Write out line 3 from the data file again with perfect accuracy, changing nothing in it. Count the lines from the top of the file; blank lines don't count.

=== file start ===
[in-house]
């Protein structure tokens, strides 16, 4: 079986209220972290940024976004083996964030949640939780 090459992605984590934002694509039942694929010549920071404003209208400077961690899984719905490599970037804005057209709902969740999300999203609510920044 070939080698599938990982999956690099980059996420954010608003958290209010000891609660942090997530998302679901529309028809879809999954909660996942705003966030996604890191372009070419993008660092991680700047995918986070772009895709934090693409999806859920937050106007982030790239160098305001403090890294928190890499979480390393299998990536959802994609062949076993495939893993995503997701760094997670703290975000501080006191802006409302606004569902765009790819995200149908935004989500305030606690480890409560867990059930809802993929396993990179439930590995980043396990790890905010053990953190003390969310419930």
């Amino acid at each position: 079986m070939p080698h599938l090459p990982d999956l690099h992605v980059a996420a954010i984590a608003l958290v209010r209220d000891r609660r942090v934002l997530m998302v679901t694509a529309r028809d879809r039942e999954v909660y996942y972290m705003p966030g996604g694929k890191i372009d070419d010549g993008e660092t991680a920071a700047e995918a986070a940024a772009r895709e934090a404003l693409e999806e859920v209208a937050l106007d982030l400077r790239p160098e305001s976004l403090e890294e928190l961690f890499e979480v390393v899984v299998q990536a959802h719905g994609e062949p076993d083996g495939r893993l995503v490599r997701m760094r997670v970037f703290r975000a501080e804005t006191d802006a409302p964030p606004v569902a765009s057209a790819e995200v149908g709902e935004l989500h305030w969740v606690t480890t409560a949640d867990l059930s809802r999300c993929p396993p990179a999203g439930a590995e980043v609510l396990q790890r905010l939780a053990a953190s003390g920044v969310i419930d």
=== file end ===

């Amino acid at each position: 079986m070939p080698h599938l090459p990982d999956l690099h992605v980059a996420a954010i984590a608003l958290v209010r209220d000891r609660r942090v934002l997530m998302v679901t694509a529309r028809d879809r039942e999954v909660y996942y972290m705003p966030g996604g694929k890191i372009d070419d010549g993008e660092t991680a920071a700047e995918a986070a940024a772009r895709e934090a404003l693409e999806e859920v209208a937050l106007d982030l400077r790239p160098e305001s976004l403090e890294e928190l961690f890499e979480v390393v899984v299998q990536a959802h719905g994609e062949p076993d083996g495939r893993l995503v490599r997701m760094r997670v970037f703290r975000a501080e804005t006191d802006a409302p964030p606004v569902a765009s057209a790819e995200v149908g709902e935004l989500h305030w969740v606690t480890t409560a949640d867990l059930s809802r999300c993929p396993p990179a999203g439930a590995e980043v609510l396990q790890r905010l939780a053990a953190s003390g920044v969310i419930d």